The Court of Appeals characterized the dispositive issue in this case as whether the trial court abused its discretion under the "rape shield" statute when it determined the probative value of evidence of the victims' past sexual behavior was substantially outweighed by the danger of undue prejudice. The court thereby avoided the issue of whether respondents' rights of confrontation were violated under the sixth amendment to the United States Constitution and Const. art. 1, § 22. We shall address both issues in regard to respondents' rights to present evidence in their defense and to confront and cross-examine adverse witnesses.
U.S. Const. amend. 6 provides, in pertinent part:
"In all criminal prosecutions, the accused shall enjoy the right . . . to be confronted with the witnesses against him; [and] to have compulsory process for obtaining witnesses in his favor . . ."
Const. art. 1, § 22 provides in part:
"In criminal prosecutions the accused shall have the right to .. . meet the witnesses against him face to face, [and] to have compulsory process to compel the attendance of witnesses in his own behalf . . ."
I DIRECT EVIDENCE RELATING TO CONSENT
This case is governed by the former "rape shield" statute, RCW 9.79.150(3) (now recodified as RCW 9A.44.020(3)), which provides in part:
In any prosecution for the crime of rape . . . evidence of the victim's past sexual behavior . . . is not admissible if offered to attack the credibility of the victim and is admissible on the issue of consent only pursuant to the following procedure:
(a) A written pretrial motion shall be made by the defendant to the court and prosecutor stating that the defense has an offer of proof of the relevancy of evidence of the past sexual behavior of the victim proposed to be presented and its relevancy on the issue of the consent of the victim.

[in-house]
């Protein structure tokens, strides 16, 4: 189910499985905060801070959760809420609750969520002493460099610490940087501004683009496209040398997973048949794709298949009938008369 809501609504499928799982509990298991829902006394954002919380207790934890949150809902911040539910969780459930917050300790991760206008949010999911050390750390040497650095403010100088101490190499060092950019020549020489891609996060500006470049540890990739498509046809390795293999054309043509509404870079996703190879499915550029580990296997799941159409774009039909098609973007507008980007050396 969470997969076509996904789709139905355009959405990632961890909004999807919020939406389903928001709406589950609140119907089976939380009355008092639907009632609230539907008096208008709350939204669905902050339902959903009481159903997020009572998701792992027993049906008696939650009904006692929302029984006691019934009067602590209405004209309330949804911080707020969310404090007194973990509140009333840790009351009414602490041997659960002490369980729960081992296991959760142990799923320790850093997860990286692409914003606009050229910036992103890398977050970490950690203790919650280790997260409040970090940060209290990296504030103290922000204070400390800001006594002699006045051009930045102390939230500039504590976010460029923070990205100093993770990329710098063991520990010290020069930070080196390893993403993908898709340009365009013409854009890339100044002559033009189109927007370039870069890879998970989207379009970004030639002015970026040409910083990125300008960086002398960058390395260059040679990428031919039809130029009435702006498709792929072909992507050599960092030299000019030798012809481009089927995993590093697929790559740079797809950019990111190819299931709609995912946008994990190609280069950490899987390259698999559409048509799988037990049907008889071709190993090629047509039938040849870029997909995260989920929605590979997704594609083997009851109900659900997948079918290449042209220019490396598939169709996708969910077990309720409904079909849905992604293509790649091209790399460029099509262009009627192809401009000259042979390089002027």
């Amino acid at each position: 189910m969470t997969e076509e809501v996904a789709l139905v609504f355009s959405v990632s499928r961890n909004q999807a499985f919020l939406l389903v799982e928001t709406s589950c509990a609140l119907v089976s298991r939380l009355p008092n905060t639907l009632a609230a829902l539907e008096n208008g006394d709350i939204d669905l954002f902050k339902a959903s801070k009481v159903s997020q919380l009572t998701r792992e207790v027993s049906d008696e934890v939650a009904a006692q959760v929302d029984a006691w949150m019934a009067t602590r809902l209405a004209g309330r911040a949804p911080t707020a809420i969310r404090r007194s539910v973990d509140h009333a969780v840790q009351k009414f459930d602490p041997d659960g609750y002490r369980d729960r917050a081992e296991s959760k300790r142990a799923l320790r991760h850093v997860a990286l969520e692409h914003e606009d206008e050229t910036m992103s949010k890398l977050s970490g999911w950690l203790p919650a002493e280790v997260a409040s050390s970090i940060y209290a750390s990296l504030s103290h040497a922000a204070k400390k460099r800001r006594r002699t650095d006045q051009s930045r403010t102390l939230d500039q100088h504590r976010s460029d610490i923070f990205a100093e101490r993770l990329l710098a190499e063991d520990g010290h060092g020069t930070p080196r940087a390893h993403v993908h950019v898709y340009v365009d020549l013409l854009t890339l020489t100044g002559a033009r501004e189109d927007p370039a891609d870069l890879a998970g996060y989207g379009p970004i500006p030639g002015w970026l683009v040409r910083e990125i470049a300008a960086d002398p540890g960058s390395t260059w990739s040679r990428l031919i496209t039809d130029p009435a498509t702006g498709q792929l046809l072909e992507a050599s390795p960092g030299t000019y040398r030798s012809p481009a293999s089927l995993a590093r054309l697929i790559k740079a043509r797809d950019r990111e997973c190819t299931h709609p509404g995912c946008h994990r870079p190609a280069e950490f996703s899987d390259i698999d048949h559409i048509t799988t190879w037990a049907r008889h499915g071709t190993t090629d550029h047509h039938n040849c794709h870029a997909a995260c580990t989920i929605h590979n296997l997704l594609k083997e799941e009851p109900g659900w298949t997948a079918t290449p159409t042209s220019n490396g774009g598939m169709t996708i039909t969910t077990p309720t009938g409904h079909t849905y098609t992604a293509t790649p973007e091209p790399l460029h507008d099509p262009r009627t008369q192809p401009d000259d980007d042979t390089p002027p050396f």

. . .
(c) If the court finds that the offer of proof is sufficient, the court shall order a hearing out of the presence of the jury, if any, and the hearing shall be closed . . .
(d) At the conclusion of the hearing, if the court finds that the evidence proposed to be offered by the defendant regarding the past sexual behavior of the victim is relevant to the issue of the victim's consent; is not inadmissible because its probative value is substantially outweighed by the probability that its admission will create a substantial danger of undue prejudice; and that its exclusion would result in denial of substantial justice to the defendant; the court shall make an order stating what evidence may be introduced by the defendant . . .
We have had occasion to construe the rape shield statute only once before in a case quite dissimilar in its facts. See State v. Demos, 94 Wn.2d 733, 619 P.2d 968 (1980) (evidence of prior rape complaints by rape victim not admissible where defendant was unable to prove the prior complaints were unfounded). The Washington courts of appeal have addressed the applicability of the statute on several occasions, and thus provide the only existing authority so far in this state.
Former RCW 9.79.150(3) makes evidence of the victim's past sexual behavior admissible on the issue of consent only if: (1) it is relevant; (2) its probative value substantially outweighs the probability that its admission will create a substantial danger of undue prejudice; and (3) its exclusion will result in denial of substantial justice to the defendant. Since all three factors must be satisfied before evidence of a victim's past sexual behavior may be admitted to show consent, we will examine each of those factors at some length.
A RELEVANCE OF PRIOR SEXUAL CONDUCT
According to ER 401, relevant evidence is defined as follows:
"Relevant evidence" means evidence having any tendency to make the existence of any fact that is of consequence to the determination of the action more probable or less probable than it would be without the evidence.
Former RCW 9.79.150(2) begins by making evidence of the victim's past sexual behavior inadmissible on the issue of the victim's credibility. That provision goes on to state that such evidence is inadmissible to prove the victim's consent unless the procedures of former RCW 9.79.150(3) are followed. At the very outset, then, credibility is ruled out altogether as the basis for introducing past sexual conduct and consent is made a suspect justification for the introduction of such evidence. At least one law review article has charged that Washington's rape shield law conflicts with common law rules of impeachment and cannot be squared with the accused's right of confrontation under the Sixth Amendment. Tanford Bocchino, Rape Victim Shield Laws and the Sixth Amendment, 128 U. Pa. L. Rev. 544, 581 n. 179, 582 n. 180 (1980). The above characterization of Washington's rape shield statute is wrong for at least two reasons. First, the prohibition of sexual conduct evidence is directed at the use of such evidence for impeaching the victim's general credibility for truth and veracity. The old common law rule apparently recognized a woman's promiscuity somehow had an effect on her character and ability to relate the truth, whereas no such effect existed as to men:
Former RCW 9.79.150(2) provides: